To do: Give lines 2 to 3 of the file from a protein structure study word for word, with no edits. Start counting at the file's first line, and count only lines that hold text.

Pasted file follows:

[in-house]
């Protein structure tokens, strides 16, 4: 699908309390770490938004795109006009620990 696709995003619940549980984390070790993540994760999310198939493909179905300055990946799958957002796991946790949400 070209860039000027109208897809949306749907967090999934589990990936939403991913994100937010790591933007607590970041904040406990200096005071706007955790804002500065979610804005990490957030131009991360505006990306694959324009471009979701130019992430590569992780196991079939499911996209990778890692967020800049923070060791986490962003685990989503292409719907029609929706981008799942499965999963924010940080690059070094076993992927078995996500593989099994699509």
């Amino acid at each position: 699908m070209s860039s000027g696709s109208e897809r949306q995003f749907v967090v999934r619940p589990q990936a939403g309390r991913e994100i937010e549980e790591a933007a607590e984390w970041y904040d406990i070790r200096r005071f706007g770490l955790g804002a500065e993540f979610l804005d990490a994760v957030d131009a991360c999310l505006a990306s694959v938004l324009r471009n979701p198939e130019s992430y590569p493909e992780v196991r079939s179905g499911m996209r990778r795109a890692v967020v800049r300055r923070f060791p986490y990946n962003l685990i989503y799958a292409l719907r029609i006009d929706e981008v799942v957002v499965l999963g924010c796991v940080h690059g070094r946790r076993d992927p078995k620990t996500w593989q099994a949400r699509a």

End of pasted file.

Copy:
């Protein structure tokens, strides 16, 4: 699908309390770490938004795109006009620990 696709995003619940549980984390070790993540994760999310198939493909179905300055990946799958957002796991946790949400 070209860039000027109208897809949306749907967090999934589990990936939403991913994100937010790591933007607590970041904040406990200096005071706007955790804002500065979610804005990490957030131009991360505006990306694959324009471009979701130019992430590569992780196991079939499911996209990778890692967020800049923070060791986490962003685990989503292409719907029609929706981008799942499965999963924010940080690059070094076993992927078995996500593989099994699509």
């Amino acid at each position: 699908m070209s860039s000027g696709s109208e897809r949306q995003f749907v967090v999934r619940p589990q990936a939403g309390r991913e994100i937010e549980e790591a933007a607590e984390w970041y904040d406990i070790r200096r005071f706007g770490l955790g804002a500065e993540f979610l804005d990490a994760v957030d131009a991360c999310l505006a990306s694959v938004l324009r471009n979701p198939e130019s992430y590569p493909e992780v196991r079939s179905g499911m996209r990778r795109a890692v967020v800049r300055r923070f060791p986490y990946n962003l685990i989503y799958a292409l719907r029609i006009d929706e981008v799942v957002v499965l999963g924010c796991v940080h690059g070094r946790r076993d992927p078995k620990t996500w593989q099994a949400r699509a």